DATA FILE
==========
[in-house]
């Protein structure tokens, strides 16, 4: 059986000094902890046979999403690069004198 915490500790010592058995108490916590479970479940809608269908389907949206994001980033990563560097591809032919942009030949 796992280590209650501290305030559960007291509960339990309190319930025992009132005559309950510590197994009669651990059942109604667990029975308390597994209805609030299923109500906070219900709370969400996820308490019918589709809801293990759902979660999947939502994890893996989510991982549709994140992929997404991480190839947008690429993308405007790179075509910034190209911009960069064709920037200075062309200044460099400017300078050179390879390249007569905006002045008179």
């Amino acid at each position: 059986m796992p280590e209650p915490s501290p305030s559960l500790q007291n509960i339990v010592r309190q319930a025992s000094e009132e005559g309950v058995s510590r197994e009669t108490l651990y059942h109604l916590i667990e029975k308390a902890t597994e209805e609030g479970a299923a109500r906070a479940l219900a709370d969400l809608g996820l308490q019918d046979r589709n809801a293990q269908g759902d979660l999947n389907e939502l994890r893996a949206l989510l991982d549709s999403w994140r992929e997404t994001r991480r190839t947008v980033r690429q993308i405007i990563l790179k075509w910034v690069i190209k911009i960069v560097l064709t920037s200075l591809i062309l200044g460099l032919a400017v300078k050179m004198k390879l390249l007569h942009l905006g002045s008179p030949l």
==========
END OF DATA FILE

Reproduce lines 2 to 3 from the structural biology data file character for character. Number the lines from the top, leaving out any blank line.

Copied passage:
């Protein structure tokens, strides 16, 4: 059986000094902890046979999403690069004198 915490500790010592058995108490916590479970479940809608269908389907949206994001980033990563560097591809032919942009030949 796992280590209650501290305030559960007291509960339990309190319930025992009132005559309950510590197994009669651990059942109604667990029975308390597994209805609030299923109500906070219900709370969400996820308490019918589709809801293990759902979660999947939502994890893996989510991982549709994140992929997404991480190839947008690429993308405007790179075509910034190209911009960069064709920037200075062309200044460099400017300078050179390879390249007569905006002045008179």
């Amino acid at each position: 059986m796992p280590e209650p915490s501290p305030s559960l500790q007291n509960i339990v010592r309190q319930a025992s000094e009132e005559g309950v058995s510590r197994e009669t108490l651990y059942h109604l916590i667990e029975k308390a902890t597994e209805e609030g479970a299923a109500r906070a479940l219900a709370d969400l809608g996820l308490q019918d046979r589709n809801a293990q269908g759902d979660l999947n389907e939502l994890r893996a949206l989510l991982d549709s999403w994140r992929e997404t994001r991480r190839t947008v980033r690429q993308i405007i990563l790179k075509w910034v690069i190209k911009i960069v560097l064709t920037s200075l591809i062309l200044g460099l032919a400017v300078k050179m004198k390879l390249l007569h942009l905006g002045s008179p030949l």